Among the many assumptions that today’s business leaders make is that buyers buy and sellers sell. In their minds, there is a clear distinction between buying and selling. Within that paradigm, sellers “push” and buyers “pull,” and these transactions are linear, logical, predictable, and measurable. If that is indeed the case, why are companies struggling to sell? That struggle has now become harder and more complicated with the onset of the pandemic. CEOs and Founders across the globe are yet to acknowledge the paradigm shift on how buyers buy. In fact, Nick Mehta and Allison Pickens in their book “The Customer Success Economy” argue that every aspect of your business model needs a paradigm shift, not just sales, and marketing!

According to a study done in 2019 by Gartner, “when B2B buyers are considering a purchase‚ they spend only 17% of that time meeting with potential suppliers when buyers are comparing multiple suppliers‚ the amount of time spent with any sales rep maybe only 5% or 6%.” If buyers are spending so little time interfacing with sellers, what are they doing the rest of the time? Many who profess to market and sell rarely take the time to understand their buyer’s perspective, their buyer’s journey, or their buyer’s buying experience. In fact, 77% of the customers Gartner surveyed described their purchasing experience as very complicated or challenging to navigate. 

Sellers have little opportunity to influence customer decisions

Have you spoken to your existing customers or potential customers about their buying experience? How do you think they would rank you? Did you know that when customers obtained timely and tailored information, they were 2.8 times more likely to experience a high degree of purchase ease and three times more likely to buy a bigger deal with less regret? What strategies and tactics have you adopted to understand your customers buying journey, and more importantly, have you plugged the information gaps revealed by a recent content audit?

Let’s look at a typical B2B buying scenario from the perspective of the buyer. In most companies purchasing decisions related to complex solutions are no longer made by a single individual. According to Gartner, most businesses use a buying group involving six to 10 decision makers‚ each armed with four or five pieces of information they have gathered independently that they must deconflict with the group. Today’s buyers spend a considerable amount of time researching and evaluating potential solutions and vendors online and offline. They also consult with peers, analysts, and consultants before engaging with a handful of pre-selected vendors. How do you ensure that your product or solution is part of that rigorous process? Clearly, buyers are no longer uninformed, uneducated, unsophisticated consumers looking to be schooled and enlightened by savvy, sauvé and smooth-talking salespeople.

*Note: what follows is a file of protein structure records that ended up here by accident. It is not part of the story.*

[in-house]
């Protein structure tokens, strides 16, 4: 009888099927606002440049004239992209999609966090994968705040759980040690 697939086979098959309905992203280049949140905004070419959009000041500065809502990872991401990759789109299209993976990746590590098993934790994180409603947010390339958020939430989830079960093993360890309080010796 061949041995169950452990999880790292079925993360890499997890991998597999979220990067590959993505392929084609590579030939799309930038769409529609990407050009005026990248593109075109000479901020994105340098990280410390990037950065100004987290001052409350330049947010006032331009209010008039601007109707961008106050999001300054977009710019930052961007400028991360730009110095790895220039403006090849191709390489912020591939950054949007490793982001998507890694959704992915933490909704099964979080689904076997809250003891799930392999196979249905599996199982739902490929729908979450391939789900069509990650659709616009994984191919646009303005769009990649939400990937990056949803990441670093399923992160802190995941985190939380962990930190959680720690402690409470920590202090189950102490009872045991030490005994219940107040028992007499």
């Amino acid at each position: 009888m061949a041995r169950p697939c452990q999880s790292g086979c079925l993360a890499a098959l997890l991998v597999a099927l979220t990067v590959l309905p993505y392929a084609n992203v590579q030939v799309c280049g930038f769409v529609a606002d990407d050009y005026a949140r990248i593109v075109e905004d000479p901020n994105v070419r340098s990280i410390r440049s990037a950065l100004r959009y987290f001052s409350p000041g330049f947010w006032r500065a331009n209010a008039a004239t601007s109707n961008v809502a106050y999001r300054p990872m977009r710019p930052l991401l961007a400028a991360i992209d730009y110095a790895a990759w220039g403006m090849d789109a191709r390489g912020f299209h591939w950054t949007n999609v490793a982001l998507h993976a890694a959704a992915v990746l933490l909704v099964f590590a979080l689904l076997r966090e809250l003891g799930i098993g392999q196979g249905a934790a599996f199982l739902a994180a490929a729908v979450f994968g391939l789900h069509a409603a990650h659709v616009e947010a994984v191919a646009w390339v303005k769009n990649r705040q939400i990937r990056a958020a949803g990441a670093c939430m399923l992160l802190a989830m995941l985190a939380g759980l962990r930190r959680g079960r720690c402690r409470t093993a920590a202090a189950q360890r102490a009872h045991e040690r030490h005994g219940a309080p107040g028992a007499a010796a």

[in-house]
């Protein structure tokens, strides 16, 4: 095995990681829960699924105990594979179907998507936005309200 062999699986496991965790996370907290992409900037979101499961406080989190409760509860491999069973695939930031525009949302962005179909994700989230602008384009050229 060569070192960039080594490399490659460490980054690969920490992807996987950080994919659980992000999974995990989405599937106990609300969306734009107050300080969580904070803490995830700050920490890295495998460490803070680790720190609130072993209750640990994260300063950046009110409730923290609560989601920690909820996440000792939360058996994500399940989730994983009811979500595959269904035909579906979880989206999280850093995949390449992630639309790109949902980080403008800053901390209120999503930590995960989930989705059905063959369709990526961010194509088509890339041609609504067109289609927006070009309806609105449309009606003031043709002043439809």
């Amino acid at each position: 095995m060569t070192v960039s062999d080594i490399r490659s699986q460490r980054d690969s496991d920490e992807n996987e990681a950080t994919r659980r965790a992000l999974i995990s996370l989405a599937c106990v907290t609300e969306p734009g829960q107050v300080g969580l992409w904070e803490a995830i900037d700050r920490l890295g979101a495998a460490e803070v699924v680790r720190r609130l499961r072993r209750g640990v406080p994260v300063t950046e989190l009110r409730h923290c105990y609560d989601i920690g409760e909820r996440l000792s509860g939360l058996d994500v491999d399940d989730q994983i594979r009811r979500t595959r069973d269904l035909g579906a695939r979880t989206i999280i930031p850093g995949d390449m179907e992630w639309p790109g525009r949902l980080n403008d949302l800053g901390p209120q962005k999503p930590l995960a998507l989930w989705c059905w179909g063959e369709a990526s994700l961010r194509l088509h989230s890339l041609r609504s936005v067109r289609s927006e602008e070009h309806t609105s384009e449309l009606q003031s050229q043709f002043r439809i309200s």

In our experience, buyers do not embark on a linear, logical, or predictable journeys that can be easily measured; they don’t make purchase decisions based on a sequential flow. Buyers frequently loop around and go back and forth:

  • revisiting prior positions related to their definition of the problem, they are looking to solve
  • their stated (or unstated) and evolving requirements
  • the fit or suitability of various vendor solutions
  • their budget constraints
  • obtaining consensus and deconflicting the views and opinions of multiple decision-makers.
The buying journey isn’t linear

To easily navigate this convoluted and complicated buying process, buyers are looking for a buyer-facilitator, a trusted “sense-making” advisor, and not a pushy and persistent salesperson. Are your salespeople buyer-facilitators or “sense-making” advisors? Or have they commissioned salespeople incorrectly incentivized and measured to maximize their welfare over that of your customers? 

Given that both Gartner and Forrester predict that by 2020, more than 80% of the buying process will occur without any direct human-to-human interaction, do you think your potential customers will still respond to a cold-call? In our opinion, you cannot develop an elevator pitch/script slick enough, nor can you find a salesperson savvy enough to deliver that pitch to a total stranger on a cold call! You need to rethink and re-evaluate how you market and sell – no longer can companies afford to spray and pray!

Pandemic Punditry

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